We want leprosy expertise retained and further developed. It is needed to ensure early case detection, quality and quick treatment, continuous multidrug therapy (MDT) supply, and counseling (during and after treatment) for the affected people and their families.
Leprosy complication and management (Simple ulcer, reactions and neuritis care) /POD, and Reconstructive surgery are needed. Provision for Assistive devices, good functional referral system, self-care capacity enhancement for the leprosy victims and disability care centre in the community for the affected people are also required.
We should pursue governance and clinical system at all levels of government health system that allows people affected by leprosy to have medical services at all public health centers. Integration at the basic level is understood to ensure space for leprosy treatment in all upazilla health complexes, MDT services and gradual complication management in the government health system.
We want to see a future where access to quality leprosy and other treatment is available through the government to ensure that even if TLMI-B and/or other NGO's are not providing leprosy services, that services will still be provided and accessible at all government health complexes.
We need advocacy to develop and promote an enabling and sustaining environment in the community/society that acknowledges and respects individually and collectively the basic human rights of every member of the society, including people with leprosy and disability, actively creates opportunity to exercise those rights and takes corrective measures in the case of violation of such rights so that each member of the society can express her/his full potential and live a meaningful life with dignity.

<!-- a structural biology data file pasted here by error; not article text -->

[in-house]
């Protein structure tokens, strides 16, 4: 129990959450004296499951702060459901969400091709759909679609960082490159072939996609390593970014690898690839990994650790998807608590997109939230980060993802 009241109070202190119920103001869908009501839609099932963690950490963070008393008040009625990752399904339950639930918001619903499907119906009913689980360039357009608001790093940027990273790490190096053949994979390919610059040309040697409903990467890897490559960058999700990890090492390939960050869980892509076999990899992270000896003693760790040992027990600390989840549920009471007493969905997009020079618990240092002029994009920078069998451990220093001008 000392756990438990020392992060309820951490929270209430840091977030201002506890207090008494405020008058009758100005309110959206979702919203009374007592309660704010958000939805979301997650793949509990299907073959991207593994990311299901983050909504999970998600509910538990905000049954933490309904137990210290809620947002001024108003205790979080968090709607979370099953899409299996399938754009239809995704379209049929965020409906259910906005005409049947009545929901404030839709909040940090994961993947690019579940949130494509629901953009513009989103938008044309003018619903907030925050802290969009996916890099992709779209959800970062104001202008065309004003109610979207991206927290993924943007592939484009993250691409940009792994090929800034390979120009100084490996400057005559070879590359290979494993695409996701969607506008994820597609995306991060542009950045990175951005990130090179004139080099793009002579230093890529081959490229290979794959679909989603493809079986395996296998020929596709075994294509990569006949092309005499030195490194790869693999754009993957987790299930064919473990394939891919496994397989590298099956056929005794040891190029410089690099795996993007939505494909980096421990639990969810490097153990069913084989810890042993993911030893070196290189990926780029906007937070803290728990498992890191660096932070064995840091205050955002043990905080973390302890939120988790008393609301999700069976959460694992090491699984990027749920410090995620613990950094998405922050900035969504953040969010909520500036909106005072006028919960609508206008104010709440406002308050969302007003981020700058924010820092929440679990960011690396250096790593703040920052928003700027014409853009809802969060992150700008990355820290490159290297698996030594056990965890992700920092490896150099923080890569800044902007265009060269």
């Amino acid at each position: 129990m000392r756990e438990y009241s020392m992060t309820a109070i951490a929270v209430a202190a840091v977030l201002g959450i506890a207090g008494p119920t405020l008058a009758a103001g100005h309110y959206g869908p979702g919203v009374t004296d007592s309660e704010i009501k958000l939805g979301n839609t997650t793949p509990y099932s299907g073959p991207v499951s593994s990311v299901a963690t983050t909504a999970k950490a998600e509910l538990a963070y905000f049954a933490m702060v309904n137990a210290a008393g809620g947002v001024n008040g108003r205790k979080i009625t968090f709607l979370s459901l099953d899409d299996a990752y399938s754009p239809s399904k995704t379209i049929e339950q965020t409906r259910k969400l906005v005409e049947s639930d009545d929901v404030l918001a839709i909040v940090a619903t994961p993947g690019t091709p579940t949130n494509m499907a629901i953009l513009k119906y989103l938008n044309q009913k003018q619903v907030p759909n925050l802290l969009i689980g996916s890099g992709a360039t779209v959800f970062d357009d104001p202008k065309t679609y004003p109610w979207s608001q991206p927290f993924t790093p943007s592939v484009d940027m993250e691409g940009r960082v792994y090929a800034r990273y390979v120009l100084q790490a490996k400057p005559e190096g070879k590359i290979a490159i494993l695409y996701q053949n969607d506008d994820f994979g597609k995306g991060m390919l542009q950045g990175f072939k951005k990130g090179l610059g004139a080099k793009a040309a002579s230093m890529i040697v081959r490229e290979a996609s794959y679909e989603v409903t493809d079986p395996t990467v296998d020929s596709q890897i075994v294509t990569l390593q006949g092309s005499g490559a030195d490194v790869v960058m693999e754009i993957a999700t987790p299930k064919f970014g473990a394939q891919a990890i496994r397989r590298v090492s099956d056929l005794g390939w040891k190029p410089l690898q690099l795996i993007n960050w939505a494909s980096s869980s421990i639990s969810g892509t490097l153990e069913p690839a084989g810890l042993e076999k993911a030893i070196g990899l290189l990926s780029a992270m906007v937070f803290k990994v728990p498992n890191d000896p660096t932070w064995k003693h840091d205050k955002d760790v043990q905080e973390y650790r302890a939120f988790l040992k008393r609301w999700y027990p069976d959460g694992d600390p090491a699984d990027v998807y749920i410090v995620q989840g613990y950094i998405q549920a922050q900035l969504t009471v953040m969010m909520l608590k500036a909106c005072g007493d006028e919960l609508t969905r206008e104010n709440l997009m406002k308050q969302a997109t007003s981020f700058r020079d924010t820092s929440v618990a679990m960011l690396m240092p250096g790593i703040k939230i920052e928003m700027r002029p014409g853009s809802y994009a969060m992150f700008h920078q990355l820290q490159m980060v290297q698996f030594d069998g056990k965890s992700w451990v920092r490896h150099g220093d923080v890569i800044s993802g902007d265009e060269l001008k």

Advocacy is needed for the rights of the victims by the use of different media and in cooperation with other organizations. We can hold lobbying networking and using pressure groups to press for policy change wherever necessary, advocacy with concerned authorities for ensuring enough education on leprosy in MBBS and nursing curriculum for integration of treatment of leprosy, advocacy with government health institutions to get their staff training in leprosy care updated and work for ensuring that the affected people are not deprived of different disabled people's facilities made available for them.
We can also hold advocacy with employers and industrialists for job opportunities for the affected people, advocacy with parliamentarians to harmonize any law anything contrary to human rights granted to all citizens by constitution and also by the Universal Declaration of Human Rights and the UN Convention on the Rights of People with Disabilities.
We need awareness programme for reducing self-stigma as well as social stigma. It will increase social acceptance of the victims. Awareness and capacity building of the families of affected people on leprosy and leprosy complication are important.
For awareness, we can use different means such as the mass media, orientation and teaching with people affected by leprosy, federations and associations, seminars with religious leaders, community leaders, human rights activists, national day observation with leprosy message, meetings with different types of stakeholders and slide shows, street play, street rallies and posters with leprosy message.
We need to work so that the affected people in Bangladesh can be included into general society with equivalent access to resources, services, rights and dignity in society, which will eventually lead to a Bangladesh without leprosy. It would be a delightful moment for Bangladesh when there is no leprosy in the country.
(The writer, a journalist, can be reached at email@example.com)
Md. Sazedul Islam